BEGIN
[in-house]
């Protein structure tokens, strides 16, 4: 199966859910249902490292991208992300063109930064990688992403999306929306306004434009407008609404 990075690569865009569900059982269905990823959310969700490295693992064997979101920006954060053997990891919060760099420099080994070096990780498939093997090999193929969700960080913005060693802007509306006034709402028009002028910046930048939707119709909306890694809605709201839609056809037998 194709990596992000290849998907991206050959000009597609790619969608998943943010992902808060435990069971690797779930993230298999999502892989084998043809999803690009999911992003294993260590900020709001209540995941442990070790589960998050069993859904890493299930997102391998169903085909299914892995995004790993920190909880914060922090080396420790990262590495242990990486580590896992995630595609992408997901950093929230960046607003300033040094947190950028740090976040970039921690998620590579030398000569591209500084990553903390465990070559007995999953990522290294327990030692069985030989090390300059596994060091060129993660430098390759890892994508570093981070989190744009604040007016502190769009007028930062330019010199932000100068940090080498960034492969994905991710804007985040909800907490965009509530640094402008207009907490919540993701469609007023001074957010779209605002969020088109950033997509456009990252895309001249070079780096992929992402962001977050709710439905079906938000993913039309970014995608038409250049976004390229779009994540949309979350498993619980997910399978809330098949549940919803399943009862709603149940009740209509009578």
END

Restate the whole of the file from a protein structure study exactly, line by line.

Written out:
[in-house]
């Protein structure tokens, strides 16, 4: 199966859910249902490292991208992300063109930064990688992403999306929306306004434009407008609404 990075690569865009569900059982269905990823959310969700490295693992064997979101920006954060053997990891919060760099420099080994070096990780498939093997090999193929969700960080913005060693802007509306006034709402028009002028910046930048939707119709909306890694809605709201839609056809037998 194709990596992000290849998907991206050959000009597609790619969608998943943010992902808060435990069971690797779930993230298999999502892989084998043809999803690009999911992003294993260590900020709001209540995941442990070790589960998050069993859904890493299930997102391998169903085909299914892995995004790993920190909880914060922090080396420790990262590495242990990486580590896992995630595609992408997901950093929230960046607003300033040094947190950028740090976040970039921690998620590579030398000569591209500084990553903390465990070559007995999953990522290294327990030692069985030989090390300059596994060091060129993660430098390759890892994508570093981070989190744009604040007016502190769009007028930062330019010199932000100068940090080498960034492969994905991710804007985040909800907490965009509530640094402008207009907490919540993701469609007023001074957010779209605002969020088109950033997509456009990252895309001249070079780096992929992402962001977050709710439905079906938000993913039309970014995608038409250049976004390229779009994540949309979350498993619980997910399978809330098949549940919803399943009862709603149940009740209509009578």